We have been waiting for the opportunity to visit the newest garden created by the RHS, Bridgewater near Manchester. The RHS had been looking for a new garden to take on and develop somewhere in the midlands, but after a few years of searching they took on this site in the north. Our hopes of having a midland RHS garden once again faded away, meaning we still have to travel to visit any of their gardens.
Nevertheless we looked forward to going to see it in its early stages, especially as the designers involved were particular favourites, Tom stuart-Smith and the young Hugo Bugg.
The entrance building was both beautiful and unassuming, long low ad clad in wood that would fade to a silver grey in time. The container gardens at the main entrance were most welcoming.
Once we had passed through the building we began exploring the newly created borders following some herbaceous plantings before turning into the community learning areas full of gardens looked after people from the locality with expert help from RHS gardeners. As we made our way there we passed a beautifully sown new lwn area dotted with buttons of yew.
We were fascinated by this propellor shaped turf bench, a design hard to create and no doubt to maintain too!
We left the education community area wandered through what would become an orchard and arrived at a large stone built house badly blackened by pollution from the past. The planting around it included perennials and wildflower meadows.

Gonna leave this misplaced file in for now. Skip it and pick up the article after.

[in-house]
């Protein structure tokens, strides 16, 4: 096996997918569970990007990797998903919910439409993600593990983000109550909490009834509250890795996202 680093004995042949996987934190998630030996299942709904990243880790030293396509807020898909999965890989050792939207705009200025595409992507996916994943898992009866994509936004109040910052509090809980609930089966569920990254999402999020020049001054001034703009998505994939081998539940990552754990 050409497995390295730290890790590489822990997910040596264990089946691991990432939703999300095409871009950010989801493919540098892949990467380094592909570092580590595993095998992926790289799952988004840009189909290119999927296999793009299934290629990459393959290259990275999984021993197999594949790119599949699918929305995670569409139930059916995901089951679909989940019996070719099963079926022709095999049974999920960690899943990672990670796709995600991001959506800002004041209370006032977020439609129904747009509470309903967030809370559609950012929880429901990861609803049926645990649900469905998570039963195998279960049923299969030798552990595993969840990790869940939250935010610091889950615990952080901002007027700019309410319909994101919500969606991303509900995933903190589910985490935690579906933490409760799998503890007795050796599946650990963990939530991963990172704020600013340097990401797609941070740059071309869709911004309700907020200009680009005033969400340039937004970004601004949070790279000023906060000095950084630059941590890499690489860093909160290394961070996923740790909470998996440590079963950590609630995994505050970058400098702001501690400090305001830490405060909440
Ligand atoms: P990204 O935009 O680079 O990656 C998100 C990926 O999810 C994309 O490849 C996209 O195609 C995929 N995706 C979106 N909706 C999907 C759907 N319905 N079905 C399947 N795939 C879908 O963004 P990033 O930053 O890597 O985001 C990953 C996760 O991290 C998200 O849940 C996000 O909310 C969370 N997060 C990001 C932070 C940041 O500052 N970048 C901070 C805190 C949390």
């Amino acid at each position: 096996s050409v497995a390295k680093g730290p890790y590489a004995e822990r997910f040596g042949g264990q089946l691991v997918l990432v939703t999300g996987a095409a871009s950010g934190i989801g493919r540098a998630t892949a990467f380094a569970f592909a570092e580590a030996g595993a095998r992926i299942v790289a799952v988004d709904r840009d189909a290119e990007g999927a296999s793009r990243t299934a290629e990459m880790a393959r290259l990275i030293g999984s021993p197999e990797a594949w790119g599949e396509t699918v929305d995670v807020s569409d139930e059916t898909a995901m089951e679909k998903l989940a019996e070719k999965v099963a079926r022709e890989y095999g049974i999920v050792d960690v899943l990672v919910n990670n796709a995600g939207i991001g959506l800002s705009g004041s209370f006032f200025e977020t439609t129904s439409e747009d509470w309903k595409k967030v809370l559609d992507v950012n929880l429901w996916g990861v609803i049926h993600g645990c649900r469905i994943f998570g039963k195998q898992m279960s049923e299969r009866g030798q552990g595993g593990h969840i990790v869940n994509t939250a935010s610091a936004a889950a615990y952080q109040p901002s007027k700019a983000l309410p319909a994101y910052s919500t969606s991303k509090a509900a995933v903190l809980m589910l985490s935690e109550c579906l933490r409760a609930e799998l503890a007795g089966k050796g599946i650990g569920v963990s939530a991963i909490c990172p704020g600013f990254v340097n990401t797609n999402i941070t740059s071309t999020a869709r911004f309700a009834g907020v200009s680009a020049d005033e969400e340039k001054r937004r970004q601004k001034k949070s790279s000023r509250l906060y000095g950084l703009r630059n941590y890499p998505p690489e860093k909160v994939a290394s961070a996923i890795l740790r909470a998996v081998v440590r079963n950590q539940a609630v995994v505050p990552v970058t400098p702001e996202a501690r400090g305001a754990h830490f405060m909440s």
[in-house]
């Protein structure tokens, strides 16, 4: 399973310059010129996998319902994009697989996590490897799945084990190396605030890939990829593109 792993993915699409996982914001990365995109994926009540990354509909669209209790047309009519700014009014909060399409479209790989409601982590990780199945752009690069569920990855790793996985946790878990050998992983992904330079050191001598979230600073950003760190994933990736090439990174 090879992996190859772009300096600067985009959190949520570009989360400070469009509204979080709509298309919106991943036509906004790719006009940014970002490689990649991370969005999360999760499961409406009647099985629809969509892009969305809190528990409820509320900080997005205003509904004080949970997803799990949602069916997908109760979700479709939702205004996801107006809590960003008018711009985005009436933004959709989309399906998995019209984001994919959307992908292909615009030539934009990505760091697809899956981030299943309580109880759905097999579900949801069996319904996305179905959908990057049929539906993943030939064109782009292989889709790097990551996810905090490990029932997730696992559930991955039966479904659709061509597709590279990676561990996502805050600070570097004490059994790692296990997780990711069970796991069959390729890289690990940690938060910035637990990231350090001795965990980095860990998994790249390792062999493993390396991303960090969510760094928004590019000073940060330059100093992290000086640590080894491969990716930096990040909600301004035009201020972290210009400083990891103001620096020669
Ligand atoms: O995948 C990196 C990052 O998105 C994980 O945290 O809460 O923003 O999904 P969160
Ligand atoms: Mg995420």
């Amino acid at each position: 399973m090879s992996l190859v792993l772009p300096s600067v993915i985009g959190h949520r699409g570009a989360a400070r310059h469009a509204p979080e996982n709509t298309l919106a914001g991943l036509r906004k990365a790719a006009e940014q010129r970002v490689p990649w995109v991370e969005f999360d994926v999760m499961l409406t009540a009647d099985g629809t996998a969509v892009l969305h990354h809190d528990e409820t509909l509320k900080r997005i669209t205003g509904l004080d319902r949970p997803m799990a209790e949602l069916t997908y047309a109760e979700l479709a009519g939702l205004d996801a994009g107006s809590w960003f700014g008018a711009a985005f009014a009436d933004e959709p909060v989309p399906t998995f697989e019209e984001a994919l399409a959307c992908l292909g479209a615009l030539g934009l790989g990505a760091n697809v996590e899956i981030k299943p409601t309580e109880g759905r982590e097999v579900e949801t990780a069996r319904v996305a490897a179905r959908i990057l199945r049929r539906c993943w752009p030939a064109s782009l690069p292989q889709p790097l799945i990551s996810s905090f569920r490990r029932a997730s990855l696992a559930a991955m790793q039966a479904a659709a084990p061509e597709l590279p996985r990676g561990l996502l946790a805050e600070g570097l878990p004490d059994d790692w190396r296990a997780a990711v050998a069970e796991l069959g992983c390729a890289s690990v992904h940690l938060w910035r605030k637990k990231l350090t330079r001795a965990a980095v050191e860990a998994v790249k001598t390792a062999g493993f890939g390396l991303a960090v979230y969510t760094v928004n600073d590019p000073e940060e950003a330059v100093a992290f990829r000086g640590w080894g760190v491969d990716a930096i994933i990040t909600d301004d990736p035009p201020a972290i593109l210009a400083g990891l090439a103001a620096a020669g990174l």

We then wandered into the formal areas within the old walled gardens which must have been so dramatic in their day. The first we reached was the kitchen garden designed by Hugo Bugg and Charlotte Harris, both winners of RHS Young Designer Awards. The underlying structure is influenced by the areas industrial heritage especially its canal system.
Through a gap in the restored brick walls we entered the Prairie Garden designed by Tom Stuart-Smith, one of our best garden designers.
That will be the starting point for Part Two.
3 replies on “The New RHS Garden – Bridgewater – Part One”
Looks surprisingly lush already. I expected a lot of bare earth and newly laid paths.Can’t wait to visit.
Beautiful, and I’ve never seen a turf bench so thanks for sharing. Very interesting.
I have long been intrigued over herb and/or turf benches and hope to have a few ‘seats’ spread around my garden build – I always wonder though, and thought you might have answer or experience on the following question: If one builds a low growing herb turfed bench, how often to folks sit on bees and get stung? Although it may seem as if I’m joking, most of the low growing plants that would create a durable and hardy covering for a bench for my growing climate, are also, ones that many types of bees in the area like – and while I’m certain I could just build and learn, thought it more time savings way to just ask if you had any knowledge you could share with me… :D. Why build a perfect bench, if no one wants to actually sit on it in summertime?? 😀